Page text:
Having achieved a sizeable estate, Huntington decided to improve and enlarge the house. First of all, since Darwen had become quite important as regards the manufacture of cotton and paper, he built the top storey of the house to accommodate the many visitors. The roads in those days were so bad that most people had to stay at least overnight. The butler’s pantry, kitchen, back kitchen, and pantry were also added to cater for the visitors’ needs.

What is now the small dining room used to be Charles Philip’s study and had a beautiful glass roof, which, unfortunately, because of its age and neglect, has had to be covered in.

Because of all the entertaining that they did, the ballroom was built and this used to have a glass-covered passage leading from the “Italian Terrace”, which was a paved garden outside the large and small dining rooms. Thus, guests used to dine in the large dining room, go out through the French windows on to the “Italian Terrace”, up the passage and into the ballroom to dance. There also used to be a beautiful vinery leading up from the ballroom door along the now ivy-covered wall to the greenhouses at the top, in which the dancers used to rest between dances.

The Huntingtons were quite a “go-ahead” family and were among the first to have electricity installed, generating their own in the wash house from wet cells.

The servants were all well treated and before the war, when tea breaks were unheard of, a jug of tea was always provided for the gardeners. Cottages used to stand at the south end of the garage, and these were the quarters for the gardeners, groomsmen, and coachmen. The garage used to be the stables where quite a few horses were kept, both for riding and carriage work, and there are still one or two large rings on the wall. The cottages, which are now privately owned, used to be the coach house. Each Sunday, the Huntingtons used to drive to St. John’s Church in their carriage and pair, leaving the footmen outside to tend to the horses ready for their return to Astley Bank.

Astley Cottages were then lived in by workers on the estate. At that time there were eight gardeners, who used to start at 6.00 am and finish at 8.00 pm for 5/-d. a week. They grew all their own produce, including melons, grapes, and flowers for decoration in the house. Despite the very full life led at Astley Bank, the house was kept very private. The lodge, of course, was occupied, and no one was allowed to pass without first stating their name and business. All the gates were kept locked, including the ones into the yard and the now non-existent ones at the top of the drive facing Ashdale.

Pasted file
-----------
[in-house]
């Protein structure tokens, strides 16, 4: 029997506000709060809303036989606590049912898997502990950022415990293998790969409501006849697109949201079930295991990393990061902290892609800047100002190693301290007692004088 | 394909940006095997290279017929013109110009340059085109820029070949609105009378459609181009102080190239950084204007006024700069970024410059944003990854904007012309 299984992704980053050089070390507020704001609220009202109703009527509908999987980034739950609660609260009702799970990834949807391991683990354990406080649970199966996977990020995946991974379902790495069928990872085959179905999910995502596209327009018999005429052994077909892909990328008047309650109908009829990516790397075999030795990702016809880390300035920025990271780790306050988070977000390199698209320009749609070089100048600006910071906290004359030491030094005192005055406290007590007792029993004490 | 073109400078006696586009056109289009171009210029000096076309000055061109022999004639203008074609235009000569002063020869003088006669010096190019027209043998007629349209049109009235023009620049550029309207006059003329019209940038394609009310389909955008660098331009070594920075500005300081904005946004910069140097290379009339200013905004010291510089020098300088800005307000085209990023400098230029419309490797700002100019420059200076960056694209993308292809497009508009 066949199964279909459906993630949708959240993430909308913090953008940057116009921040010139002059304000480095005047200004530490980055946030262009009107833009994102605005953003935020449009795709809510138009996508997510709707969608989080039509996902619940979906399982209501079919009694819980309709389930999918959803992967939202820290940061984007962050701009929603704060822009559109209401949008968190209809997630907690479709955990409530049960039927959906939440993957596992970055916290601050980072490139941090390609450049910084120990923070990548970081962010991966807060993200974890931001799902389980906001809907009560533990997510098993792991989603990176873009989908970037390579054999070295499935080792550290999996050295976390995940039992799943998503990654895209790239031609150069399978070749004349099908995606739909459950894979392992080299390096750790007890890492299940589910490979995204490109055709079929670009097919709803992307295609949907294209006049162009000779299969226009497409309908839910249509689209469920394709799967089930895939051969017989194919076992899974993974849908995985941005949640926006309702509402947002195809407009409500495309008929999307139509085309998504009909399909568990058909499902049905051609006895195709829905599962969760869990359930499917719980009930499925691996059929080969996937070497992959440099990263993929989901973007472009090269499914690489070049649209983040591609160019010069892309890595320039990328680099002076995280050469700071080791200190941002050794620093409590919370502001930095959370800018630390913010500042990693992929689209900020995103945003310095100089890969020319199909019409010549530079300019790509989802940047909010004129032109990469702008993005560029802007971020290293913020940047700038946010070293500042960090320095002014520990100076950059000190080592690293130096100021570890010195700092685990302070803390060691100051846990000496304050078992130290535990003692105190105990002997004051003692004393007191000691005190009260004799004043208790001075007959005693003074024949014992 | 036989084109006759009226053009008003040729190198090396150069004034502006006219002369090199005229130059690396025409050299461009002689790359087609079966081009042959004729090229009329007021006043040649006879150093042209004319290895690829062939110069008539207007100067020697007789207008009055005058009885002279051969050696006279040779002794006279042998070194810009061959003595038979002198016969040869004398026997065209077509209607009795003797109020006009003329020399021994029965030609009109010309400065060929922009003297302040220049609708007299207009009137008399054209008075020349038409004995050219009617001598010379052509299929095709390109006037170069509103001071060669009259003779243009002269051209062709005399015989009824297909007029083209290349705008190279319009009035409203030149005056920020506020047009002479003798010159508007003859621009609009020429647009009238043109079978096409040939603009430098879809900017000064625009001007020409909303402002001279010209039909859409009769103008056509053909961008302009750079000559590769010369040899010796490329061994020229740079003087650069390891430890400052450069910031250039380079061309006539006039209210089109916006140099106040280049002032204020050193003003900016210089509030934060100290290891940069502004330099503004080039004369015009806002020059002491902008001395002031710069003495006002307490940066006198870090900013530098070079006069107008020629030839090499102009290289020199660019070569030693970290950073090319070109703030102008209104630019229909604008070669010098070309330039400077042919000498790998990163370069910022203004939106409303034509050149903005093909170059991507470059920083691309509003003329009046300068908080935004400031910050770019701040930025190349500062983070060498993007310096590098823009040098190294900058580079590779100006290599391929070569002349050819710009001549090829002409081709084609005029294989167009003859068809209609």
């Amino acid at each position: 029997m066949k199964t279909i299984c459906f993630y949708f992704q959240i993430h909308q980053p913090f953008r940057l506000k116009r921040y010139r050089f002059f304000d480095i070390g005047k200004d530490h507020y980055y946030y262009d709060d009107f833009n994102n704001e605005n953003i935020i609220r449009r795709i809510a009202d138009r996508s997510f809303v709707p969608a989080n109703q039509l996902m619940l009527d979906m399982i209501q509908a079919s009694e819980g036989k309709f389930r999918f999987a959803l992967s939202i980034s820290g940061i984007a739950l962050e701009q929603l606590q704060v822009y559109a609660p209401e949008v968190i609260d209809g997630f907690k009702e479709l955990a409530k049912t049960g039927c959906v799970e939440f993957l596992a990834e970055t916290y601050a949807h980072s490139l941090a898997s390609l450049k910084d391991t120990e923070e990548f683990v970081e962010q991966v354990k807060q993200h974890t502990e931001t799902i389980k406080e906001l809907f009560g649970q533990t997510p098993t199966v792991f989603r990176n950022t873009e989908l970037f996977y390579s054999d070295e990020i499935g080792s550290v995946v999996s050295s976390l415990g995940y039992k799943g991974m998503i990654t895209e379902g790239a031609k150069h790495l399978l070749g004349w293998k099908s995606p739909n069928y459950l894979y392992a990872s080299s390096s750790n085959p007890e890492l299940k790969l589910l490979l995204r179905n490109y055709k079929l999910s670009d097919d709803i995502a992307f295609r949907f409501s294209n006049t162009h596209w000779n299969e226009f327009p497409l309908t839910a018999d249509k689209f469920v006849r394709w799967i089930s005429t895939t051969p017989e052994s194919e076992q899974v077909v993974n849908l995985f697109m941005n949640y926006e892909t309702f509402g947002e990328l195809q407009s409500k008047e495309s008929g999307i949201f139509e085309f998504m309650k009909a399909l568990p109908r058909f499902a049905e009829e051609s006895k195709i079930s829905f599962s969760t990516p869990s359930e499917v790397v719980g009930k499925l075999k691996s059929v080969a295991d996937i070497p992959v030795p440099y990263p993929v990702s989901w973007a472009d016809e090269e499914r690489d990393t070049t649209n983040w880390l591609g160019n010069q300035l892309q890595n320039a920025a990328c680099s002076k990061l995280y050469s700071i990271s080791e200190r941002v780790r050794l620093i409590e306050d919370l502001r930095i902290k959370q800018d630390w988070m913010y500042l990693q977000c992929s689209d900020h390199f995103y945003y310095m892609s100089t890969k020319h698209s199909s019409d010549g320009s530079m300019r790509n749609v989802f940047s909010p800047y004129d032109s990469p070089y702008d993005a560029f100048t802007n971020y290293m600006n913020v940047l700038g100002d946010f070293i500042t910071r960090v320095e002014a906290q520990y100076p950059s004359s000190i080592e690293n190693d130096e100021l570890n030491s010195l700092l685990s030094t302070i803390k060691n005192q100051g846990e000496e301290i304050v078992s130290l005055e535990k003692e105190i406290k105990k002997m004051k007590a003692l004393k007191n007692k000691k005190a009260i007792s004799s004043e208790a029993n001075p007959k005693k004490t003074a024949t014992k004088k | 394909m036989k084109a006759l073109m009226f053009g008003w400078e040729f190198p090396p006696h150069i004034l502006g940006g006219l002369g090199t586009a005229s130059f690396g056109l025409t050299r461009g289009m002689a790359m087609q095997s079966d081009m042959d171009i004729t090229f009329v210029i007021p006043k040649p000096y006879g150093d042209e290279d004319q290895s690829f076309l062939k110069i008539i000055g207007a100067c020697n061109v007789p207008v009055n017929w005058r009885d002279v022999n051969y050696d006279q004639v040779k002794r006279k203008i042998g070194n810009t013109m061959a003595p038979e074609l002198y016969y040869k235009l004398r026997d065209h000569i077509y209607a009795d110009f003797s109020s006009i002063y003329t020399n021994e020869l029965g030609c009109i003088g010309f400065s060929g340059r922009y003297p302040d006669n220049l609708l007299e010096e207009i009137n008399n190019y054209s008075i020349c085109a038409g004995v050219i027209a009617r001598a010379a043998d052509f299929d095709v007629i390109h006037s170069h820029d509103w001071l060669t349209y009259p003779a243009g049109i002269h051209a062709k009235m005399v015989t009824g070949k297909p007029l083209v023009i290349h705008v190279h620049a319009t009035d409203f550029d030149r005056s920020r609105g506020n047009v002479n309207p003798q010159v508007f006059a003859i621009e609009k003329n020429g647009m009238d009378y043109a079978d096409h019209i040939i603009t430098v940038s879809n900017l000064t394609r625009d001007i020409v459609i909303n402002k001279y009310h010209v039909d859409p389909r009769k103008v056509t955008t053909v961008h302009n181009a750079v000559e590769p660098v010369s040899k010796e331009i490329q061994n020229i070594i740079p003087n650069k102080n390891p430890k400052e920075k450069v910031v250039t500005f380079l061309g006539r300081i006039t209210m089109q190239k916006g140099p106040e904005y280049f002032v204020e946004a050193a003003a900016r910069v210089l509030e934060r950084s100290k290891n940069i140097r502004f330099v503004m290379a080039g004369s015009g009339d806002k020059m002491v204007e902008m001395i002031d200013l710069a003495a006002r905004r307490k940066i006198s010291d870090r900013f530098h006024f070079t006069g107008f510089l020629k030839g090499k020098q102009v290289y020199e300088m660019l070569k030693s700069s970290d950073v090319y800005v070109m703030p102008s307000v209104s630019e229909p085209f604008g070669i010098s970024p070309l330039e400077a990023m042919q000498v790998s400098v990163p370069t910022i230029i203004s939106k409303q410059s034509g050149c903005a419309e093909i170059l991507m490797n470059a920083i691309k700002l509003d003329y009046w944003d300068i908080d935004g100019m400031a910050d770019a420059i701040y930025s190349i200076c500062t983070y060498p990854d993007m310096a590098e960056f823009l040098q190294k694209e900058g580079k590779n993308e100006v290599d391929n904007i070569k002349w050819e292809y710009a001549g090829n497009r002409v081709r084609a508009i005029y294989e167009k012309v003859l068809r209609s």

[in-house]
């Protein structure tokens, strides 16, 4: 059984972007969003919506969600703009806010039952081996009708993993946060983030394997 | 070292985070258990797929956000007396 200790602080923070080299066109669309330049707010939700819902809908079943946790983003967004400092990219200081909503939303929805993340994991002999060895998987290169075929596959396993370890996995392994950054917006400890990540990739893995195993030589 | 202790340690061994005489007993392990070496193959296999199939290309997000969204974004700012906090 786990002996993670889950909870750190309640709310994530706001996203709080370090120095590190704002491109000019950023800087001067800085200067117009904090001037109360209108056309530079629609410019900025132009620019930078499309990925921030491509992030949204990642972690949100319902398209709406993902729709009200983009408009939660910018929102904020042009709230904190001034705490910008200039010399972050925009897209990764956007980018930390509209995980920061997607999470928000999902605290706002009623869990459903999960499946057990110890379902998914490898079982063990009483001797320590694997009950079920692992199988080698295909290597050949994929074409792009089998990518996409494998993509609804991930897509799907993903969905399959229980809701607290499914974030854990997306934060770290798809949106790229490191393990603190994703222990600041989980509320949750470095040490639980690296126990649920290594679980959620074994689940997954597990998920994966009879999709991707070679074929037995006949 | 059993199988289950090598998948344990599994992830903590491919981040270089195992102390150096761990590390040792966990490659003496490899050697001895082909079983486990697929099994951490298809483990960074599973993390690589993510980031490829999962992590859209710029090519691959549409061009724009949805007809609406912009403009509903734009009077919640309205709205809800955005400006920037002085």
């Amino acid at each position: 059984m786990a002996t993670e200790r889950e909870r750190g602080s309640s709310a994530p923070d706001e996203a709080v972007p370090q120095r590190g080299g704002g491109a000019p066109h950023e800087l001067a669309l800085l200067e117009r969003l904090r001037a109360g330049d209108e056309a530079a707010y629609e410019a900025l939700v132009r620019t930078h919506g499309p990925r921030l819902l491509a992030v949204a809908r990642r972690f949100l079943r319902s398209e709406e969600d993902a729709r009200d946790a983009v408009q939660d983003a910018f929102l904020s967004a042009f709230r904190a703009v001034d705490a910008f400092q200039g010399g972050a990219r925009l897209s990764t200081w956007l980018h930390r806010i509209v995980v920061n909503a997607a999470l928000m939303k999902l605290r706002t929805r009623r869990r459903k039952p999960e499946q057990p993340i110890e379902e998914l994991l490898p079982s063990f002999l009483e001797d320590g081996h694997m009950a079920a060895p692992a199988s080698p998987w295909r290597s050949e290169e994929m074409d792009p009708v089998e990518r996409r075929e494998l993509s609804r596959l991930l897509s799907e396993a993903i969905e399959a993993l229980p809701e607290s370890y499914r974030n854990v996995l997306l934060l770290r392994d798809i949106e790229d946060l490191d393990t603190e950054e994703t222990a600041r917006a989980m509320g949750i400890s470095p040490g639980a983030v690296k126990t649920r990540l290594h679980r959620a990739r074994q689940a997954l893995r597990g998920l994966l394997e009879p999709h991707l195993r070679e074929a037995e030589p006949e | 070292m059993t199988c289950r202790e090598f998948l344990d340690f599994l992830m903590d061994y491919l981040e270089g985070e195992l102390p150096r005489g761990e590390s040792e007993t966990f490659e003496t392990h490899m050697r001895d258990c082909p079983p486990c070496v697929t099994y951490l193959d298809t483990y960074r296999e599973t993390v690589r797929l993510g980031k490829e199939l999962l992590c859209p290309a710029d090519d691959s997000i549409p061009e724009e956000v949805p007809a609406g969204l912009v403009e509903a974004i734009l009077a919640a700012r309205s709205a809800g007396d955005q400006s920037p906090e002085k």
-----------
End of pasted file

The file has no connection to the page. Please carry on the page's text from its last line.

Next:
It was Charles Philip’s wife who started and developed the Darwen and District Nursing Association to which she bequeathed £3,000 on her death.

In 1892, C.P. Huntington successfully contested Darwen and was returned as Liberal Member of Parliament. In 1898, he was Mayor of Darwen, and in 1906 he was created a baronet, but only lived six months to enjoy this honour.

On his death, Sir Charles left his estate in trust for his family, which consisted of his widow, Jane and his five children, Amy, who recently died, Sylvia, Marguerite, Henry Leslie and Charles Philip. Henry Leslie Huntington — now Sir Henry — died a few months after his father and was in turn succeeded by his younger brother Charles Philip. On his succeeding to the title, the other beneficiaries of the Huntington Trust granted Astley Bank to the new Sir Charles “out of their natural love and affection for him”.

In 1910, after Astley Bank had belonged to the Huntington family for almost 5O years, they sold it to Mr F.G. Hindle, also a well-known figure in Darwen.

F.G. Hindle was born in 1848 in Hoddlesden and, on leaving school in 1865, was articled to Charles Kendal. In 1870, he passed his final law examinations heading the honour’s list, being first in all of England. This was an intellectual feat repeated by his son, Sir Frederick in 1898.

From his early days, he led a very active political life, acting as agent, supporter, and spokesman for the Liberal parliamentary candidates. In 1879, he was both personally and professionally concerned with the local Act of Parliament, authorising the construction of the steam tramway between Darwen and Blackburn. This created quite a stir and provoked a division in the House, since this was the first time the trains would run in two well populated towns. In 1897, he was largely concerned with gaining for the people of Darwen the freedom of the Moors, which visitors to Astley Bank may also enjoy.

He had much to do with the library, where he acted as unpaid clerk for about five years. He took a great part in education, and it was mainly due to his efforts that the old Grammar School, now the Technical School, was built. Moreover, he was also president of the Literary Society. In 1881, he was appointed Magistrate’s Clerk, which prevented him from being Town Councilor.

In 1906, he stood as Liberal candidate for Darwen, but was beaten by 25 votes. He stood again at the next election in 1910, and this time became a Member of Parliament.